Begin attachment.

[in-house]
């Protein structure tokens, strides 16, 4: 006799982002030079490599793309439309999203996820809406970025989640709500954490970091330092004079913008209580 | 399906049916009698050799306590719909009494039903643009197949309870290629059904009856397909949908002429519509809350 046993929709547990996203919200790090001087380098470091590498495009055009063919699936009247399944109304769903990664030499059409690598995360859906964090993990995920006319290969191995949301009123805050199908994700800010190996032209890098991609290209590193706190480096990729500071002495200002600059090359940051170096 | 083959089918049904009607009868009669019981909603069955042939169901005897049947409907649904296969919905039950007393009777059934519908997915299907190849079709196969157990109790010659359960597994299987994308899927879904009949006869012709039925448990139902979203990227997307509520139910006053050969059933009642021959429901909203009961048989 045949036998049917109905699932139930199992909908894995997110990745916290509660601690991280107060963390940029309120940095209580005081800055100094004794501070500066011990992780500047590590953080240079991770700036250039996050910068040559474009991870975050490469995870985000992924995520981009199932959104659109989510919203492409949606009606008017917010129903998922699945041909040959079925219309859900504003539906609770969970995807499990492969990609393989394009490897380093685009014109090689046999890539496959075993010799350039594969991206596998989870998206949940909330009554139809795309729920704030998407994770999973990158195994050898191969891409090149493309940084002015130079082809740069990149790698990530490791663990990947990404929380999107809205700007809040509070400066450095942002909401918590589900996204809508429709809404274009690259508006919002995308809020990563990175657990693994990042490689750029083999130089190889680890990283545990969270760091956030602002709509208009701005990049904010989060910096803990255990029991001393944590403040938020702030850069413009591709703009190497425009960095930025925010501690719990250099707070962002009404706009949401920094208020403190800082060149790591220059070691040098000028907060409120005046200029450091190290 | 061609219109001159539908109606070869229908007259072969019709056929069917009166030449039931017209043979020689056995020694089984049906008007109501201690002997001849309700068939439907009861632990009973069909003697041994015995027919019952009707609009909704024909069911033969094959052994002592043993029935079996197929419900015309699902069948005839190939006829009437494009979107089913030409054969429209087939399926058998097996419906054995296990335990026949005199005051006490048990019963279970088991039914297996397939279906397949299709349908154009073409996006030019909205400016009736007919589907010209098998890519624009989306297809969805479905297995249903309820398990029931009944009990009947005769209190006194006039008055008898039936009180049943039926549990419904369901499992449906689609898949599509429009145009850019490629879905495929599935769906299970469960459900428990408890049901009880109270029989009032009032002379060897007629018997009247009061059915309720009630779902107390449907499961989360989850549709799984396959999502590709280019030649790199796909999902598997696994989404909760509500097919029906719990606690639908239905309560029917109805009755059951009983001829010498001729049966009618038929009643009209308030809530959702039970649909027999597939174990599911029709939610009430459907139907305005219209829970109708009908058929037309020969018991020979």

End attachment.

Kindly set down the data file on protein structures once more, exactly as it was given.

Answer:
[in-house]
């Protein structure tokens, strides 16, 4: 006799982002030079490599793309439309999203996820809406970025989640709500954490970091330092004079913008209580 | 399906049916009698050799306590719909009494039903643009197949309870290629059904009856397909949908002429519509809350 046993929709547990996203919200790090001087380098470091590498495009055009063919699936009247399944109304769903990664030499059409690598995360859906964090993990995920006319290969191995949301009123805050199908994700800010190996032209890098991609290209590193706190480096990729500071002495200002600059090359940051170096 | 083959089918049904009607009868009669019981909603069955042939169901005897049947409907649904296969919905039950007393009777059934519908997915299907190849079709196969157990109790010659359960597994299987994308899927879904009949006869012709039925448990139902979203990227997307509520139910006053050969059933009642021959429901909203009961048989 045949036998049917109905699932139930199992909908894995997110990745916290509660601690991280107060963390940029309120940095209580005081800055100094004794501070500066011990992780500047590590953080240079991770700036250039996050910068040559474009991870975050490469995870985000992924995520981009199932959104659109989510919203492409949606009606008017917010129903998922699945041909040959079925219309859900504003539906609770969970995807499990492969990609393989394009490897380093685009014109090689046999890539496959075993010799350039594969991206596998989870998206949940909330009554139809795309729920704030998407994770999973990158195994050898191969891409090149493309940084002015130079082809740069990149790698990530490791663990990947990404929380999107809205700007809040509070400066450095942002909401918590589900996204809508429709809404274009690259508006919002995308809020990563990175657990693994990042490689750029083999130089190889680890990283545990969270760091956030602002709509208009701005990049904010989060910096803990255990029991001393944590403040938020702030850069413009591709703009190497425009960095930025925010501690719990250099707070962002009404706009949401920094208020403190800082060149790591220059070691040098000028907060409120005046200029450091190290 | 061609219109001159539908109606070869229908007259072969019709056929069917009166030449039931017209043979020689056995020694089984049906008007109501201690002997001849309700068939439907009861632990009973069909003697041994015995027919019952009707609009909704024909069911033969094959052994002592043993029935079996197929419900015309699902069948005839190939006829009437494009979107089913030409054969429209087939399926058998097996419906054995296990335990026949005199005051006490048990019963279970088991039914297996397939279906397949299709349908154009073409996006030019909205400016009736007919589907010209098998890519624009989306297809969805479905297995249903309820398990029931009944009990009947005769209190006194006039008055008898039936009180049943039926549990419904369901499992449906689609898949599509429009145009850019490629879905495929599935769906299970469960459900428990408890049901009880109270029989009032009032002379060897007629018997009247009061059915309720009630779902107390449907499961989360989850549709799984396959999502590709280019030649790199796909999902598997696994989404909760509500097919029906719990606690639908239905309560029917109805009755059951009983001829010498001729049966009618038929009643009209308030809530959702039970649909027999597939174990599911029709939610009430459907139907305005219209829970109708009908058929037309020969018991020979």